Interesting Facts

These are some of the facts that I have collected over the years about money which I thought I will share it with you. I don’t have the source from where I have the following information so please forgive me for not providing it and I don’t take the ownership of the following information.

In olden days Spanish coins were known as pesetas and centimes. There were fifty centimes coins, and also coins of one and two and one half pesetas. The coins carried the portrait of Francisco Franco. Italian coins were called lira.

The newest coin from the United States is the golden dollar, which is different from other dollar coins because of its golden, rather than silver color.

Britain issued a coin to mark the first total eclipse of the sun in over seventy years? It was the last eclipse of the millennium and it happened on August 11, 1999. The coin shows two water birds watching the eclipse. On the other side of the coin there is a picture of Queen Elizabeth II.

The Reserve Bank of India has released India’s first ever bi-metallic coin, of the denomination Rs.Ten. One side of the coin has the lion symbol with the numeral 10 and the year of manufacture. On the reverse side, a double line cross and the denomination written in Hindi and English. The metal on the outer side is nickel-bronze and the inner side is ferrous steel. The weight of the coin is about 8 grams, and the diameter 27 mm.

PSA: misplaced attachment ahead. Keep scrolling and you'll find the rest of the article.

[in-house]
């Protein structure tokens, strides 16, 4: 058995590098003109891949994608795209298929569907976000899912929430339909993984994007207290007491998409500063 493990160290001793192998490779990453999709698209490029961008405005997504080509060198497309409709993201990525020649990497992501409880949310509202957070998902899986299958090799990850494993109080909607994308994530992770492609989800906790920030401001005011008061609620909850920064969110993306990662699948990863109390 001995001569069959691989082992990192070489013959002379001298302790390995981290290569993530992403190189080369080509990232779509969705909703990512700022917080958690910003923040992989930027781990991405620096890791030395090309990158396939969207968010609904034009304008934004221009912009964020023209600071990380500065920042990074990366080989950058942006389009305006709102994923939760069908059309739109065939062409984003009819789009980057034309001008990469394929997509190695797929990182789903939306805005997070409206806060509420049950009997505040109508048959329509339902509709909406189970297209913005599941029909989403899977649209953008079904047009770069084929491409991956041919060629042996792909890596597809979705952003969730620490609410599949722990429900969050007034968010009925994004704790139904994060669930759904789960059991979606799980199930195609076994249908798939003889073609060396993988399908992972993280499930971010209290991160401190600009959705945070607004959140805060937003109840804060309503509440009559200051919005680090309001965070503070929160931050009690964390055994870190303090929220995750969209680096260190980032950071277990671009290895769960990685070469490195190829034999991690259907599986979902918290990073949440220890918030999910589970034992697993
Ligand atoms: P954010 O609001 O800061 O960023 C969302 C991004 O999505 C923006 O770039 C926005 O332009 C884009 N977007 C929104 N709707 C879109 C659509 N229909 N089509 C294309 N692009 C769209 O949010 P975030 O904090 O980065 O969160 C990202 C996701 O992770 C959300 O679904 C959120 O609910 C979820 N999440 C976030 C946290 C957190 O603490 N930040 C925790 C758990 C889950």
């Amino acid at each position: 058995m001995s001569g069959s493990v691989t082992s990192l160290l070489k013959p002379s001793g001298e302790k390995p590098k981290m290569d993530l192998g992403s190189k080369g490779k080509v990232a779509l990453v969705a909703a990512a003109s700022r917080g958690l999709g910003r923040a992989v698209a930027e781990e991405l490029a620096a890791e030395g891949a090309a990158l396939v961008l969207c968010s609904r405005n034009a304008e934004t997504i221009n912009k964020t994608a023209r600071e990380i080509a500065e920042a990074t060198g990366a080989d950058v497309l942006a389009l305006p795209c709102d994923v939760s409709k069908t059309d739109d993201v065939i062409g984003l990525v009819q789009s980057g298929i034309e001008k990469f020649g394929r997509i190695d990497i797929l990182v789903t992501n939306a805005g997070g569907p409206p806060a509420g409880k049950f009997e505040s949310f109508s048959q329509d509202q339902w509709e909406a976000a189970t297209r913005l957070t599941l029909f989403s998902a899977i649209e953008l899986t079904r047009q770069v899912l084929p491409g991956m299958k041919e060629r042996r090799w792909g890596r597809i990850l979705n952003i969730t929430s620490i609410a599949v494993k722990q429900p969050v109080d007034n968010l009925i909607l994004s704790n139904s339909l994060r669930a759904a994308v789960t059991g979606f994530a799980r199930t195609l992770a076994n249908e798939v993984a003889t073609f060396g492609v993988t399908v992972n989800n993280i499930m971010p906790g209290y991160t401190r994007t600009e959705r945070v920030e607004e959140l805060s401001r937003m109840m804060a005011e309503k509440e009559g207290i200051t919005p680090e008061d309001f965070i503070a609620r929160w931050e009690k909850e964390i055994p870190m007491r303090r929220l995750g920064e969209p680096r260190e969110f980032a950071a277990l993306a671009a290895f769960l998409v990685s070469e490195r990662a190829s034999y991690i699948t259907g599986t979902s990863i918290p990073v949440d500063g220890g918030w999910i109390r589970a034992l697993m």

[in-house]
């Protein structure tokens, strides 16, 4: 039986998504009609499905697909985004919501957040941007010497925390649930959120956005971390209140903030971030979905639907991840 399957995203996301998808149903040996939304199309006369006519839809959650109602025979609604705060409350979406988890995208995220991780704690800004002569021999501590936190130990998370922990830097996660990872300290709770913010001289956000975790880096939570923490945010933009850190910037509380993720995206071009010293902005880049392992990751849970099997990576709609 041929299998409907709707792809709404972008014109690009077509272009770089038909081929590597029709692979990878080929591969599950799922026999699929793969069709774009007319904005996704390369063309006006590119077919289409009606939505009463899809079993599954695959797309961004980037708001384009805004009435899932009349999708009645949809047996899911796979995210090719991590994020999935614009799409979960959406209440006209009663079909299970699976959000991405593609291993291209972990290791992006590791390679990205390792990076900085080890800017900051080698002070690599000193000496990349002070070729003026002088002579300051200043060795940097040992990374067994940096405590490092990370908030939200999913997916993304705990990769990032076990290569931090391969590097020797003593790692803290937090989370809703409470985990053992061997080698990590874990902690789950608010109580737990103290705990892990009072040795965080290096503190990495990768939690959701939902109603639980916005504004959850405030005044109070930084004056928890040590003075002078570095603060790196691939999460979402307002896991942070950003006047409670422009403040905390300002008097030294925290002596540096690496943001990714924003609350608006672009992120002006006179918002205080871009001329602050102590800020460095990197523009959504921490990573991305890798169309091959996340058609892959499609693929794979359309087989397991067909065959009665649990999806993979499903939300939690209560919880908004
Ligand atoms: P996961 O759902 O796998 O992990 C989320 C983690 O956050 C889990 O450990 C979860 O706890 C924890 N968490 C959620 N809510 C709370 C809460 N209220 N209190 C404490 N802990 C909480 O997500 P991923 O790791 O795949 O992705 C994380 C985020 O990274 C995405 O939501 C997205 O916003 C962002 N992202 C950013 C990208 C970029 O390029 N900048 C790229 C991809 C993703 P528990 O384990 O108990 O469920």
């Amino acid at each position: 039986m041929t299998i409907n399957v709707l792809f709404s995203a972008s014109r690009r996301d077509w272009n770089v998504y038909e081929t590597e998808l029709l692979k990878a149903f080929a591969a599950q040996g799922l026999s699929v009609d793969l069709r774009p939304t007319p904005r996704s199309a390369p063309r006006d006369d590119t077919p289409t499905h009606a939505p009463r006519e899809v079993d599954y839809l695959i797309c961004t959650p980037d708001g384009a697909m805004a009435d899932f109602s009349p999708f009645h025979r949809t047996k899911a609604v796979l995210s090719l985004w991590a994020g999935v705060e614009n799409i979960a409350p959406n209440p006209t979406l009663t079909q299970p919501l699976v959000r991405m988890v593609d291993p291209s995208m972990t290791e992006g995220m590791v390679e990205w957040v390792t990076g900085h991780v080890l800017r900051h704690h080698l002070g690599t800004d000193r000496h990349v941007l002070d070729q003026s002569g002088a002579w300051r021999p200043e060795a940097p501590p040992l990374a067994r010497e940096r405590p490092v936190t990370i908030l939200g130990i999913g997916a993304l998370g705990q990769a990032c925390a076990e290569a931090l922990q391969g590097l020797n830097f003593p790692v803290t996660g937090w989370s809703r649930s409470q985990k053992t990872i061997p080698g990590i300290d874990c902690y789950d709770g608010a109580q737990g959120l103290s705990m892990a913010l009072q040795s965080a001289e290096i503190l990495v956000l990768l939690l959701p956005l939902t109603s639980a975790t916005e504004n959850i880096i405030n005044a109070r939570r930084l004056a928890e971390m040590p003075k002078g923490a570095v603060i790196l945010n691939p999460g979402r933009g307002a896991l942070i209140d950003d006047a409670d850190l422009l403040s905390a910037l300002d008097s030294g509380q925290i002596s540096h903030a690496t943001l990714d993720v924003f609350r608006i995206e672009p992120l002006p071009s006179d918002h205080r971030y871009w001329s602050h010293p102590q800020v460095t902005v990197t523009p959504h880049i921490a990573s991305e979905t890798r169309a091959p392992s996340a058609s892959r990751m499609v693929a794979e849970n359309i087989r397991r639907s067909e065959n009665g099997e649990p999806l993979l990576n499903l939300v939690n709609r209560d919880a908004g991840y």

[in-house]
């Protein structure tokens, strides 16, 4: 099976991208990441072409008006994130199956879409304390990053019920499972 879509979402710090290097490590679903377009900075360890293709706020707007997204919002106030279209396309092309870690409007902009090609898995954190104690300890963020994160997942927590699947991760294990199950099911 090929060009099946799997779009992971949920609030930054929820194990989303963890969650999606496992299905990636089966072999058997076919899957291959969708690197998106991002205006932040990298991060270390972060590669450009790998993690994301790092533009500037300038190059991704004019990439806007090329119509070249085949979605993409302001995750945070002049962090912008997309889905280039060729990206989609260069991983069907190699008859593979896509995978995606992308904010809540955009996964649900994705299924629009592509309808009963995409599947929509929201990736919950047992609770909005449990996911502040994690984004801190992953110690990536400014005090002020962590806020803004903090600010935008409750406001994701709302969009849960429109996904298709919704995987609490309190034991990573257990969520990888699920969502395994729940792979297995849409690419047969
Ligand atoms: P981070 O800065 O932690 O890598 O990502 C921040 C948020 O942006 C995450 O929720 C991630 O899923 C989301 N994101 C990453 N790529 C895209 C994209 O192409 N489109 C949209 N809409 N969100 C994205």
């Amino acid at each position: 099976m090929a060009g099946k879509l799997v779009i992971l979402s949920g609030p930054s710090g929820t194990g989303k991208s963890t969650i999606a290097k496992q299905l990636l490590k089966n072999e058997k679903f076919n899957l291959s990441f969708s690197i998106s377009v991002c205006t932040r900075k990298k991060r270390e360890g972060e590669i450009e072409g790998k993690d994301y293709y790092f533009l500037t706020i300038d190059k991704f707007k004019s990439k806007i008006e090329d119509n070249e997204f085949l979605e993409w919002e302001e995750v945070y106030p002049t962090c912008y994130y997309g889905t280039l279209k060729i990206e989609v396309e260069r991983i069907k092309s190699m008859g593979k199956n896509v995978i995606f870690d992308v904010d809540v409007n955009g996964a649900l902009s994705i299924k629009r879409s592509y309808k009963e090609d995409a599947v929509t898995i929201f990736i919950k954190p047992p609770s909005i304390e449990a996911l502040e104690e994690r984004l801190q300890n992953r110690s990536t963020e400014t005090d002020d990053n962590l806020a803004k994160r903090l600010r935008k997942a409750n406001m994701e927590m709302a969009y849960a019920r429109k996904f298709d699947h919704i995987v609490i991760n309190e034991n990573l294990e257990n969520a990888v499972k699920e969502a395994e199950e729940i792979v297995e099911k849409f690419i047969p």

Paper money was first used in China by a group of merchants and businessmen in the same place where printing was also invented. The name of the note was jiaozi. The first notes that ever appeared were actually issued earlier during the Tang dynasty, but they were not backed by a government guarantee.

A banknote allowed the person carrying it to claim an amount of precious metal equal to that mentioned in the note. In Europe, Stockholm Banco, a predecessor of the Bank of Sweden, issued the first bank notes. In 1667, the bank ran out of coins to redeem its notes and ceased operating in that year.

The Three Squirrels was a famous goldsmith shop in Lombard Street London, which flourished under major Henry Pinckney in Cromwell’s time. Along with other goldsmiths, they developed into goldsmith bankers, and these in turn, developed into the famous banking firms, of which some still exist today. The most famous of these banks were located at the same address as the original Three Squirrels, and their Cheques had pictures of bushy tailed squirrels.

I found this very interesting. In India, One rupee coins are more commonly in use these days. In earlier days, one rupee note was also in circulation too. All the rupee notes have the signature of the Governor of the Reserve Bank of India. However, the one rupee note carried the signature of the Secretary to the Government, Department of Finance. It was the only actual rupee note, all other notes are in the form of a promise made by the Governor of the Reserve Bank of India.


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